One of the best ways to make Austin more affordable is to ensure we have a diverse set of industries which provide local, skilled and the hard-to-employ talent the opportunity to compete for jobs that have a career ladder. The Austin City Council is considering adopting a revised economic incentive policy, expanding the previous one-size-fits-all policy. If the Austin Chamber of Commerce presents a company that meets the criteria for an incentive as set by City Council policy, will you vote to support incentivizing jobs for both small operators and large in our city? How will you monitor success with the provision requiring employment of the hard-to-employ?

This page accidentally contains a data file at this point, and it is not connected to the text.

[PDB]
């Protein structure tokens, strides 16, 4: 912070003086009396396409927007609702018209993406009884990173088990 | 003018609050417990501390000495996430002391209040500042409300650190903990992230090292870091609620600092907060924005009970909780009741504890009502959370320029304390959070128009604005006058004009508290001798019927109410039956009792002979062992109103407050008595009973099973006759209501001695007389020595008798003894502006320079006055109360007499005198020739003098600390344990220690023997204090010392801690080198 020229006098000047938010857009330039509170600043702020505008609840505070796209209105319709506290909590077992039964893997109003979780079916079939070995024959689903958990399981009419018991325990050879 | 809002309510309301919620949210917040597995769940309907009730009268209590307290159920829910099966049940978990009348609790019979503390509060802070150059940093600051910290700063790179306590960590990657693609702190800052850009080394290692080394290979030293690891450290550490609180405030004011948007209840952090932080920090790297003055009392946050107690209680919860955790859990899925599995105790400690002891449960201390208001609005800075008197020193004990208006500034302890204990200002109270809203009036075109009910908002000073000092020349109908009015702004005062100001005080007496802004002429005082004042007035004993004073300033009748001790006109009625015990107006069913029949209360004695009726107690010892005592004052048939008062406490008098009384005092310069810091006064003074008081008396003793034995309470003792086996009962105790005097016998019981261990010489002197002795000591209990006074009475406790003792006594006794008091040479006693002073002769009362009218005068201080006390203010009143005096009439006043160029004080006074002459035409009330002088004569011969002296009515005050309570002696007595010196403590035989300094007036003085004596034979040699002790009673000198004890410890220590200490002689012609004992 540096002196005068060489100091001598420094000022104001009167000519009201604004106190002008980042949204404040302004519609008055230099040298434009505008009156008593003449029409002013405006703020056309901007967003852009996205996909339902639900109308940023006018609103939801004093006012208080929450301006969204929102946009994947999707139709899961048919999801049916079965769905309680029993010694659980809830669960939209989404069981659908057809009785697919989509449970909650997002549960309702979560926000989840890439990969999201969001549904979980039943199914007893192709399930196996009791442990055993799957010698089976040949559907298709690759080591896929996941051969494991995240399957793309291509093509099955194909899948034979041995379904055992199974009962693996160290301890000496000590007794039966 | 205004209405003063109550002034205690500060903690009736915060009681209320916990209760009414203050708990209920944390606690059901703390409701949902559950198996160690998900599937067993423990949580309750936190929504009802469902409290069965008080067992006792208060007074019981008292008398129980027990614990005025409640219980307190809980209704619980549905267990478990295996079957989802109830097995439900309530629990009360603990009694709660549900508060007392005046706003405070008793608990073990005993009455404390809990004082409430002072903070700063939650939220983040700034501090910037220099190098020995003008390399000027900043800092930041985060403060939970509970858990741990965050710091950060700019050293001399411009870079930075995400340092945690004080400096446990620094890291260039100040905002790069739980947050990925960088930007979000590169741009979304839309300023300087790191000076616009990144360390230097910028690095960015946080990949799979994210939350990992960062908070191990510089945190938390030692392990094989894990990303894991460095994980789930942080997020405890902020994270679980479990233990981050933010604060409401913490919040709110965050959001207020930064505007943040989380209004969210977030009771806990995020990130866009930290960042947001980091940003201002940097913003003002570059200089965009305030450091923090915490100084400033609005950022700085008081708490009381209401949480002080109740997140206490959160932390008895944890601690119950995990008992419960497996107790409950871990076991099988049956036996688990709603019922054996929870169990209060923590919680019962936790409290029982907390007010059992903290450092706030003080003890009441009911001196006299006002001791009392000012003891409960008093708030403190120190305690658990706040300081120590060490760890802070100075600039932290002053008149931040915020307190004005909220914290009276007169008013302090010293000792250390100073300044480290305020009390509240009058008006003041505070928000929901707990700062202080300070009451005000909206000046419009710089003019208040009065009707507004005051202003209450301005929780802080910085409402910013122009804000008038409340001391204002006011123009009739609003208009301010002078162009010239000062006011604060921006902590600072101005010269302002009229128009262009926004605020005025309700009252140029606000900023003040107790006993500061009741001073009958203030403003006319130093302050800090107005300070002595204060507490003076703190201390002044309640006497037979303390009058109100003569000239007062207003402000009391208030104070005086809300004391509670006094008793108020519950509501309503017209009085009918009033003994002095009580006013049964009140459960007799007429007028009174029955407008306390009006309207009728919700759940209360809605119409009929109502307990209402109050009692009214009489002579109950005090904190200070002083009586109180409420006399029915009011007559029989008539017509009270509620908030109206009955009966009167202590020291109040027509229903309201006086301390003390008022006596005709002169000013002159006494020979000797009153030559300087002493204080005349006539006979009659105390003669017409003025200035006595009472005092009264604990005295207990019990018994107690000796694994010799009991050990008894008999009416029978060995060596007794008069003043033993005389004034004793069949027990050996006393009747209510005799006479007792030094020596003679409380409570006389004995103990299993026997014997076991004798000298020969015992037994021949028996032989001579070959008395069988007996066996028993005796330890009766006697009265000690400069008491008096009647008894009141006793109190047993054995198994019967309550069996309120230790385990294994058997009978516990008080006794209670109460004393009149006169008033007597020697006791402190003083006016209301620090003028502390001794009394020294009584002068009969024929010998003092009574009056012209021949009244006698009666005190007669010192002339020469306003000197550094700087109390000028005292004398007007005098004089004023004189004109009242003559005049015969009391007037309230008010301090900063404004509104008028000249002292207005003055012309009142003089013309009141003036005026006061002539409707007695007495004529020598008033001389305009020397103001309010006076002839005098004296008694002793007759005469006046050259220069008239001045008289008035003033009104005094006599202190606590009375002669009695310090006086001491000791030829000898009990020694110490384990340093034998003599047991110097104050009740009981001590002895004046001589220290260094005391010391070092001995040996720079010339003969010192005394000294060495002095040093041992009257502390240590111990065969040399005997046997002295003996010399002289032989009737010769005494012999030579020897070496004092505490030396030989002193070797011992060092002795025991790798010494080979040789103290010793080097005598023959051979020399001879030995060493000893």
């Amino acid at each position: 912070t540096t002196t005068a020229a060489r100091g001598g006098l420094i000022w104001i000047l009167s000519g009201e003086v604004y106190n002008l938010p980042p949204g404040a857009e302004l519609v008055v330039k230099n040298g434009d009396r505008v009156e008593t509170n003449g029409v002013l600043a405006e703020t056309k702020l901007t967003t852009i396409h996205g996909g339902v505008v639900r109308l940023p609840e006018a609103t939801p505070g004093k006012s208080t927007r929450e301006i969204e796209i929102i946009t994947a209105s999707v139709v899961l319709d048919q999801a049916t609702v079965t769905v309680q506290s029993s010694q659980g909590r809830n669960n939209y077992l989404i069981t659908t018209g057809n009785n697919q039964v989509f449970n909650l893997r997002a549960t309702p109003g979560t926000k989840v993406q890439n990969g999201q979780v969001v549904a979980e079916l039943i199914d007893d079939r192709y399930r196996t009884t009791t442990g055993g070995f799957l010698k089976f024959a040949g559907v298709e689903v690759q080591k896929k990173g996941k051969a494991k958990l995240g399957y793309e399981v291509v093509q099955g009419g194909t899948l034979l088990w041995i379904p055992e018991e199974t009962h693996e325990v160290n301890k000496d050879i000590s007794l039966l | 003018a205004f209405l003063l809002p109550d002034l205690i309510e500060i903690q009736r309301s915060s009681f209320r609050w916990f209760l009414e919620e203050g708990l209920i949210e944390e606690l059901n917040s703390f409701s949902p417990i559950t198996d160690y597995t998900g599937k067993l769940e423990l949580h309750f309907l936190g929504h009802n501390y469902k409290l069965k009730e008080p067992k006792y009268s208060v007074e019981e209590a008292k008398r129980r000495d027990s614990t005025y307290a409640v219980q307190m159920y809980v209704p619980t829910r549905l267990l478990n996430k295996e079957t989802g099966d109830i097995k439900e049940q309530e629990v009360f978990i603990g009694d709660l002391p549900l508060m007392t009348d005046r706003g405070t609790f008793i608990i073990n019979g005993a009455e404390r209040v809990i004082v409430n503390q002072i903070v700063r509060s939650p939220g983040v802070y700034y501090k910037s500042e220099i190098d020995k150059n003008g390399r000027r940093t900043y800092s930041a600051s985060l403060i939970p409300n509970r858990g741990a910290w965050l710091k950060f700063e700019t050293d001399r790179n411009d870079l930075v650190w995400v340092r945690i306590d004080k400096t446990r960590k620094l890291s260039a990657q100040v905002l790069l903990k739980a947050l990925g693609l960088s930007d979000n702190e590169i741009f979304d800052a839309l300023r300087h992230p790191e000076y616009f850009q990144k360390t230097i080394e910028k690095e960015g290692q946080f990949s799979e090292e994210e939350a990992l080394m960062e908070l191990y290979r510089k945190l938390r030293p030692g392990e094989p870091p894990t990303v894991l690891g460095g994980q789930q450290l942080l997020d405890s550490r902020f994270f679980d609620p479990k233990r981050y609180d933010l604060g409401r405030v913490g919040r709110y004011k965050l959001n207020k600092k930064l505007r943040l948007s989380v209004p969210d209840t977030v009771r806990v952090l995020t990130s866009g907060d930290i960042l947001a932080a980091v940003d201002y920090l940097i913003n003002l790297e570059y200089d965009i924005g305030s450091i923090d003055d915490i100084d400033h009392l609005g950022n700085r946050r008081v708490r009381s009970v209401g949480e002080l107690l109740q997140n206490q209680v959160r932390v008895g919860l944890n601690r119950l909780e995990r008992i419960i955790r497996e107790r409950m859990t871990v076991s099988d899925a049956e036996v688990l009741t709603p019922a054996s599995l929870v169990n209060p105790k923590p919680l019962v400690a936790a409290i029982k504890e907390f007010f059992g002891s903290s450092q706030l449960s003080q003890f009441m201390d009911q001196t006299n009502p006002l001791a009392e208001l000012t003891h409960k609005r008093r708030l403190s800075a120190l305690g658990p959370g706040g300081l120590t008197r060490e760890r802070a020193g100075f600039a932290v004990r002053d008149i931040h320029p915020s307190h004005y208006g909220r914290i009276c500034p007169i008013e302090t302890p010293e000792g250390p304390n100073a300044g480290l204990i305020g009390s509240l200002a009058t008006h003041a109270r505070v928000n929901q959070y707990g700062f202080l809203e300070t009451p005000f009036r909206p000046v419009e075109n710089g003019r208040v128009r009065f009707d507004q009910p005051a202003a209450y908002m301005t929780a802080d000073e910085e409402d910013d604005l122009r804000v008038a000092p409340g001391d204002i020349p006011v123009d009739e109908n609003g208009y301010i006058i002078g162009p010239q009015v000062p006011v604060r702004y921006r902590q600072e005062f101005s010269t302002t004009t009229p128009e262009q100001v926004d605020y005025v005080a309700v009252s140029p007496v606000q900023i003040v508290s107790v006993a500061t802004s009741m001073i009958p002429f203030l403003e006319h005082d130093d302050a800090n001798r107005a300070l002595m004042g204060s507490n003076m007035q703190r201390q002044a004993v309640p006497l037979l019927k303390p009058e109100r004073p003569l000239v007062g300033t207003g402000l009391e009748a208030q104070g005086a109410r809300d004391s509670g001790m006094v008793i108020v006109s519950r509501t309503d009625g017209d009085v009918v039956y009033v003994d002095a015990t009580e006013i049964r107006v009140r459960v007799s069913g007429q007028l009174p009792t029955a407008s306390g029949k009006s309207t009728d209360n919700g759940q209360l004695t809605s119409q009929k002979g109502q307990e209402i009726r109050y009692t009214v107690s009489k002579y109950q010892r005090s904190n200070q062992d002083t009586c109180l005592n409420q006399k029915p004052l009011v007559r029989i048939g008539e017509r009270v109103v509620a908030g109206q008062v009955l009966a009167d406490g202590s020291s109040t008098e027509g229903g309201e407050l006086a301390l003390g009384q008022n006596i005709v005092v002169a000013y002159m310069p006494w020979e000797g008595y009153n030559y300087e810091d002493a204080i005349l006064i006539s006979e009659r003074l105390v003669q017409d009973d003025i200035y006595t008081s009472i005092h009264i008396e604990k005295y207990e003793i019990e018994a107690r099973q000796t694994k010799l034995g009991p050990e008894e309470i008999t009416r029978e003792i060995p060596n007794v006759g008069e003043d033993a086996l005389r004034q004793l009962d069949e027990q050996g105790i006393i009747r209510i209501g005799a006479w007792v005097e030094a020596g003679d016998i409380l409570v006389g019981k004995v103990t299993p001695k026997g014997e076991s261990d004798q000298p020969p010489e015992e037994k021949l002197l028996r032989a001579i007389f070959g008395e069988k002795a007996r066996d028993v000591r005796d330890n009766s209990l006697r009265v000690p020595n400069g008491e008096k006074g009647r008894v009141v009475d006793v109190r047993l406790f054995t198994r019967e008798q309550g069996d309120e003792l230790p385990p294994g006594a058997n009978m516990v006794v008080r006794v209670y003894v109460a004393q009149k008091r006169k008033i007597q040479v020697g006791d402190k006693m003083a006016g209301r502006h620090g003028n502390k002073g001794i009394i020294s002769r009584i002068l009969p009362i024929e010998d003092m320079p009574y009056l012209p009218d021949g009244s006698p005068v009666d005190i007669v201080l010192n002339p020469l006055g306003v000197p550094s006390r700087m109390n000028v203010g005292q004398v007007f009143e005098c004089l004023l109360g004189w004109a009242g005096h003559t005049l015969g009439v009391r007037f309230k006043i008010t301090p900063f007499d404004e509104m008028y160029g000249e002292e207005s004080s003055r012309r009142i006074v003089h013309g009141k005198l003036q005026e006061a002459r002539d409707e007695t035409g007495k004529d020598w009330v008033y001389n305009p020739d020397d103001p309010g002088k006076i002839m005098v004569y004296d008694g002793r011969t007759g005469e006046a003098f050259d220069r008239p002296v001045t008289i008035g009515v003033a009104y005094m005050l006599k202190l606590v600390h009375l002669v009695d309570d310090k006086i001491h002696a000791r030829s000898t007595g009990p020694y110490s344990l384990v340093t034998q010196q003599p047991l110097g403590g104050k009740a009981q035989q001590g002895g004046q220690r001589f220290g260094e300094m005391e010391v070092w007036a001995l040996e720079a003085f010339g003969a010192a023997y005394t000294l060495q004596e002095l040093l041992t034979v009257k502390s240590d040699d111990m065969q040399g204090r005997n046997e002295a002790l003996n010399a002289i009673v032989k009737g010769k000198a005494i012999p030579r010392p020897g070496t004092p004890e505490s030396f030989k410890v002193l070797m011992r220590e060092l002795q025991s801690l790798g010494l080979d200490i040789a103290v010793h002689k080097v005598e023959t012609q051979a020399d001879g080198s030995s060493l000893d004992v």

Any request for public incentives demands careful consideration to ensure it meets our public goals and provides sufficient benefits. City Council discretion will still needed, even under a revised economic incentive policy, which is why it is important that such cases continue to come to Council for approval. That said, I will equally consider the merits of proposals that could incentivize jobs for both small and large operators. In cases requiring employment of the hard-to-employ, I will ensure that the contract or agreement includes a monitoring provision with regular reports to City Council and that failure to demonstrate compliance will terminate the agreement, with incentives to be repaid through a claw-back provision.